The Psychic War
Item Cost Weight
Bandolier, MW 60 GP 1 lb
Binoculars 500 GP ½ lb
Cable (50 ft) 25 GP 2 lb
Cablespool 125 GP 2 lb
(with cable) 175 GP 6 lb
Camouflage Netting ― ―
Tiny or smaller 5 GP 1 lb
Small or Medium 25 GP 3 lb
Large 100 GP 10 lb
Huge 200 GP 30 lb
Gargantuan 500 GP 100 lb
Colossal 1,000 gp 300 lb.
Collapsible Pole 20 GP 8 lb
Earthsilk Jersey 150 GP 2 lb
Earthsilk Rope (50 ft) 12 GP 7 lb
Electric Cooler 100 GP 30 lb
Electric Heater 100 GP 10 lb
Expandable Pole 10 GP 5 lb
Food Cooler 75 GP 30 lb
Food Refrigerator 200 GP 300 lb
Harness 20 GP 2 lb
Earthsilk Rope (50 ft) 12 GP 7 lb
Glowtube, flood 30 GP 2 lb
Glowtube, lantern 20 GP 3 lb
Glowtube, standard 15 GP 1.5 lb
Mechanical Burgler ― ―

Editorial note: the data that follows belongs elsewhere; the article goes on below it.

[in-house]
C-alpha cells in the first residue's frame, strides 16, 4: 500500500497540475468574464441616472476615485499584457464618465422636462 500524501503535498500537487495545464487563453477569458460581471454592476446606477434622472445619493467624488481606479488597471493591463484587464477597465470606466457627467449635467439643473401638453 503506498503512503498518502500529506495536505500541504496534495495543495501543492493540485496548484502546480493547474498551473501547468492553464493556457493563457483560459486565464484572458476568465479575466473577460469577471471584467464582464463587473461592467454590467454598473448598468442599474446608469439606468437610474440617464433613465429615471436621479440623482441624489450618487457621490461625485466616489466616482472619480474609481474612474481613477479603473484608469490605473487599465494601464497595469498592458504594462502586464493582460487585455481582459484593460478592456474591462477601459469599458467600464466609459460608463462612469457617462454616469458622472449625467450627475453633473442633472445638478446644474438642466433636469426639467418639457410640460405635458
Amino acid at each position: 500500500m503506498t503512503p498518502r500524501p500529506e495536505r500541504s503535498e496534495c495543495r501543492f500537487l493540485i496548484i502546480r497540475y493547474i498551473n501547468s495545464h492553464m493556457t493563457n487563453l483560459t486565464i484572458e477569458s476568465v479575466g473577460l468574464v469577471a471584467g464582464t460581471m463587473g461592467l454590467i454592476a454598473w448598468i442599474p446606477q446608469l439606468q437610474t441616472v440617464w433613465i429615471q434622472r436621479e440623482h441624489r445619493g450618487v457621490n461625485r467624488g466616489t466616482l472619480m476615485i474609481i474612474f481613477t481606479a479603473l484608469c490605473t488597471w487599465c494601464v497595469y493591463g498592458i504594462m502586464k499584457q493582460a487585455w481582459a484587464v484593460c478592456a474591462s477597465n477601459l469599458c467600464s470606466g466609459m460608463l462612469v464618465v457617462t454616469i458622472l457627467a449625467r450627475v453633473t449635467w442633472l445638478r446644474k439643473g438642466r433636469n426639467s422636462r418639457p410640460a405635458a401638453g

(Type I) 2000 GP 3 lb
(Type II) 2500 GP 3 lb
(Type III) 3000 GP 3 lb
(Type IV) 4000 GP 3 lb
Radio, Command 1000 GP 100 lb
Radio, Crystal 5 GP ―
Radio, Headset 150 GP ½ lb
Radio, Relay 125 GP 2 lb
Radio, Squad 250 GP 15 lb
Radio, Transmitter 750 100 lb
Rubber Ball 3 GP ―
Rubbing Kit 5 GP 1 lb
Solar Array 500 GP 50 lb
Spyglass 250 GP ½ lb
Zippo 5 GP ―
Bandolier, Masterwork: Holds 10 objects grenade size or smaller, which can be pulled out as a Swift action.
Binoculars: A set of lenses in two adjustable linked tubes. Binoculars reduce the range penalty for Spot checks to –1 for every 50 feet (instead of –1 for every 10 feet). Using binoculars for Spot checks takes five times as long as making the check unaided. Due to the binocular vision, you see more at once, giving a +2 circumstance bonus to Spot checks while using them.
Cable: Desmodu make a metal cord that is thinner, stronger, and lighter than even silk rope. It is too thin for most creatures to climb easily (Climb DC 20), but desmodus using a cable can climb at their normal climb speed. The cable has a snap ring at each end so that it can be quickly attached to or detached from a piton, spike, grappling hook, or other item without a Use Rope check.